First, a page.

Nina Subramani writes about her first visit to a thermal power plant and its surrounding areas. This film was made on that journey.

These are pictures and a story from way back in 2002. However, I believe it’s still relevant and goes to show that we need to push far more and far harder to bring about any change.

I was making a film on environment violations in India – travelling through 7 states over 2 months spending each day listening to people whose stories were all the same – sick children, polluted air, dirty water, destroyed land, dire poverty – they also had something else in common. They were all protesting at the risk of their livelihoods and lives against the monstrous injustice they faced everyday – that took away from them their basic right to clean air and water.

In Orissa, I went to a TPP in Angul – it had laid to waste all the land and villages around it.

“All this was fertile land once”, said a villager, while I gazed in shock at the devastation.

Here’s what the top of every leaf on the trees of the village looked like. The soot left on our fingers had to be scrubbed hard later – it didn’t come off easily.

We went to a village near the ash ponds where children played on hills of ash. A man showed me a bottle of water from their fresh water source – it was black – they’d wait for it to settle and decant what was on top.

A child held out a handful of black, sticky, stinking mud from the ground in his palms (this was in the days when I still shot on film and at this point in my story, I’m afraid I had only black and white rolls in my bag and therefore you cannot see the colour, but I shall leave it to your imagination).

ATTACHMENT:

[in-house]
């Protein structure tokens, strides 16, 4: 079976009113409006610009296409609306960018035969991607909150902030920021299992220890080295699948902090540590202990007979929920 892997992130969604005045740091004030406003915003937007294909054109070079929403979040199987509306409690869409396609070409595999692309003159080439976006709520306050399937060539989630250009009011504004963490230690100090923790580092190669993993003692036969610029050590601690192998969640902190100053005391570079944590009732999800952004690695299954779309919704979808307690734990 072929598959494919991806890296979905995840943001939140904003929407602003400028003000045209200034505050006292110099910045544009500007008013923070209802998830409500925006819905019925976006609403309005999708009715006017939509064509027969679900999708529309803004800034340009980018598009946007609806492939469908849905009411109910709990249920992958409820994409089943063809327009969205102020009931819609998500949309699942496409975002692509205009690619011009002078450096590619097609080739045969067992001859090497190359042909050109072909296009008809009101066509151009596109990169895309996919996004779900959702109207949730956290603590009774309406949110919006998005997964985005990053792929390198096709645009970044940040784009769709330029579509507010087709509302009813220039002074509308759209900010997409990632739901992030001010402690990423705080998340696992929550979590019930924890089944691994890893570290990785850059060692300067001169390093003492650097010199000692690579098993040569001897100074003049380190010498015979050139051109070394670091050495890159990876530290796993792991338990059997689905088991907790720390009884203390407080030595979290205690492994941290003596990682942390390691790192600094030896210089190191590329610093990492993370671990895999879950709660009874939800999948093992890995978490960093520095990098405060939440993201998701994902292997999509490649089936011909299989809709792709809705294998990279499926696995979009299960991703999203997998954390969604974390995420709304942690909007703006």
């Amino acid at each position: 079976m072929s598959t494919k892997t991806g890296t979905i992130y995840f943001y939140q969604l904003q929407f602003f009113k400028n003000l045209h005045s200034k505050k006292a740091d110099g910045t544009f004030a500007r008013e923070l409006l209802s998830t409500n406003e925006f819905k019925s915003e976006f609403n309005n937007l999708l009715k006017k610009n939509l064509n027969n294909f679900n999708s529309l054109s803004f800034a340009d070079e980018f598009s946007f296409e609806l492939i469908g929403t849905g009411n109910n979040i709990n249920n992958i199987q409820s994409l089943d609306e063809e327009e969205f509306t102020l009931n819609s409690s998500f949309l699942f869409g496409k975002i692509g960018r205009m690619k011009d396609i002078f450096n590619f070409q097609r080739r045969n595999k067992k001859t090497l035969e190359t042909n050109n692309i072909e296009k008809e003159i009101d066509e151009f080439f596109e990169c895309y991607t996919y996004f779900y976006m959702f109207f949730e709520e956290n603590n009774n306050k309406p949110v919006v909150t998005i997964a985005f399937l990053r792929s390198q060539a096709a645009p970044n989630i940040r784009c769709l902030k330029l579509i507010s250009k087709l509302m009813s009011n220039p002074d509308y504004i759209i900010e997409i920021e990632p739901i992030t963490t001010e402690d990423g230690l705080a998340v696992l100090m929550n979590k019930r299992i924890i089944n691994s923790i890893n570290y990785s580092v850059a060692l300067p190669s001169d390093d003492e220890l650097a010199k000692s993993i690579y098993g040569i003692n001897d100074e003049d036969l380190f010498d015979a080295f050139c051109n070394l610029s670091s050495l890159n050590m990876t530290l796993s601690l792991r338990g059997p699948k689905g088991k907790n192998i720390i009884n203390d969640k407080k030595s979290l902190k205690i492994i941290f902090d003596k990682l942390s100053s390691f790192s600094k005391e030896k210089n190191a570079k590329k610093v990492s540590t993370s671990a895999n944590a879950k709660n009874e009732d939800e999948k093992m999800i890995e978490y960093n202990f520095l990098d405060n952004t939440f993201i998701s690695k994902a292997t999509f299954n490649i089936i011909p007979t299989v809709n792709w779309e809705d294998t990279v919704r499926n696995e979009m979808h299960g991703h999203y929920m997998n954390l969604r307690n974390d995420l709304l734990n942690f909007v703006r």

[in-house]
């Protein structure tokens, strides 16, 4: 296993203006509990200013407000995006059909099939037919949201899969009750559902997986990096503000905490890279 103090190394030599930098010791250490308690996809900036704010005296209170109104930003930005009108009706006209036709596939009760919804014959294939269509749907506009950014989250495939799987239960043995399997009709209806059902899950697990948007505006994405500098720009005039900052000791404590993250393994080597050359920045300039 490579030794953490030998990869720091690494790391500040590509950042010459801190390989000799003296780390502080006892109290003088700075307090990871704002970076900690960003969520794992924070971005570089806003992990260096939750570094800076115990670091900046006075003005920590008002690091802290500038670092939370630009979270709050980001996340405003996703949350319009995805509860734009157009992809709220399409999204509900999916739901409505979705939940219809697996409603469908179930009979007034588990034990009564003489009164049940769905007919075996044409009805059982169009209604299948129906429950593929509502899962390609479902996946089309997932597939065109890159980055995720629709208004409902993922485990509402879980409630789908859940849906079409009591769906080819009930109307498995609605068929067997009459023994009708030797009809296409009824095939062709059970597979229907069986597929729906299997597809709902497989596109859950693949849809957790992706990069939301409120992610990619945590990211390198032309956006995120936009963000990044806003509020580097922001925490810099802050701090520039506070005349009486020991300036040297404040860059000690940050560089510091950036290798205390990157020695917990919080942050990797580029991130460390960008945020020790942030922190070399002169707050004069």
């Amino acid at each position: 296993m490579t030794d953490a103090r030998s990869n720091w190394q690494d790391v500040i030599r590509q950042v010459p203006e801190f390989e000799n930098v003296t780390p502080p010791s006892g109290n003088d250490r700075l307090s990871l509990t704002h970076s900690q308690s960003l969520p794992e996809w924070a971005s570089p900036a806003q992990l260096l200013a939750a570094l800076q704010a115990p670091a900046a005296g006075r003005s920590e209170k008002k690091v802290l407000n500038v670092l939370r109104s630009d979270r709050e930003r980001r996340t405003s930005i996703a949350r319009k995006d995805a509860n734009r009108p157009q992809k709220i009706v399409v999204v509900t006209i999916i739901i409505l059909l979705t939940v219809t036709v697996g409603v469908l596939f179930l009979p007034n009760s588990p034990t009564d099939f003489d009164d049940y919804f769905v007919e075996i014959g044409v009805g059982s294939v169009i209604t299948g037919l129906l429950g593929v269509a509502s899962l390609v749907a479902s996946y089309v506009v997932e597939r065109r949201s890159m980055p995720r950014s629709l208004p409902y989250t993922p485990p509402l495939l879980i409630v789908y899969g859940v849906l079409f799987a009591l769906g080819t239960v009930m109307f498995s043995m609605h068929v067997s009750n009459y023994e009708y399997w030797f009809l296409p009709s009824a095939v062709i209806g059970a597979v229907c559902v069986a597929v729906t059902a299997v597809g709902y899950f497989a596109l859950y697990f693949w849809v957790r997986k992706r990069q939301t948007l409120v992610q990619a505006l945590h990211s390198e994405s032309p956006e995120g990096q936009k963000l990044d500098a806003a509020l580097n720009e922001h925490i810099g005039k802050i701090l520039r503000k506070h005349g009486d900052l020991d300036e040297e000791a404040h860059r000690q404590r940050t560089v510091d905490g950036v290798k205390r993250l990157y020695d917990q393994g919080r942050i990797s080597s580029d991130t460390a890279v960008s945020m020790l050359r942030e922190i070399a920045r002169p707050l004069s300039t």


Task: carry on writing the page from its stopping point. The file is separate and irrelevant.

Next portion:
I came across a young woman bathing her baby and she turned around as she heard the click of my camera. I helped her dry her little girl who was as yet unnamed. We spoke through gestures and when the guide called me to say that it was time to leave, she handed the baby in my arms and kept pushing back as I tried to return her child. She was clearly distressed – “she’s asking you to keep her baby”, said the guide. “She says that here she may not even live till the age of 10. Keep her as a servant in your house – even that will be a better life”. I felt paralysed. Shaken. Latika’s baby will be 20 next year – I often wonder if she survived and what her name is. 

Latika and her baby

Remember that our children are at risk too, beyond the walls of privilege, the air-conditioned bubbles, we all breathe the same air – let us never stop fighting for a better life for us all. Many countries are recognising the dangers and taking action.

Warrior Moms has taken on the campaign against extending the deadline yet again to thermal power plants. Why?

We need a thousand women to sign this petition. Will you be one of them?

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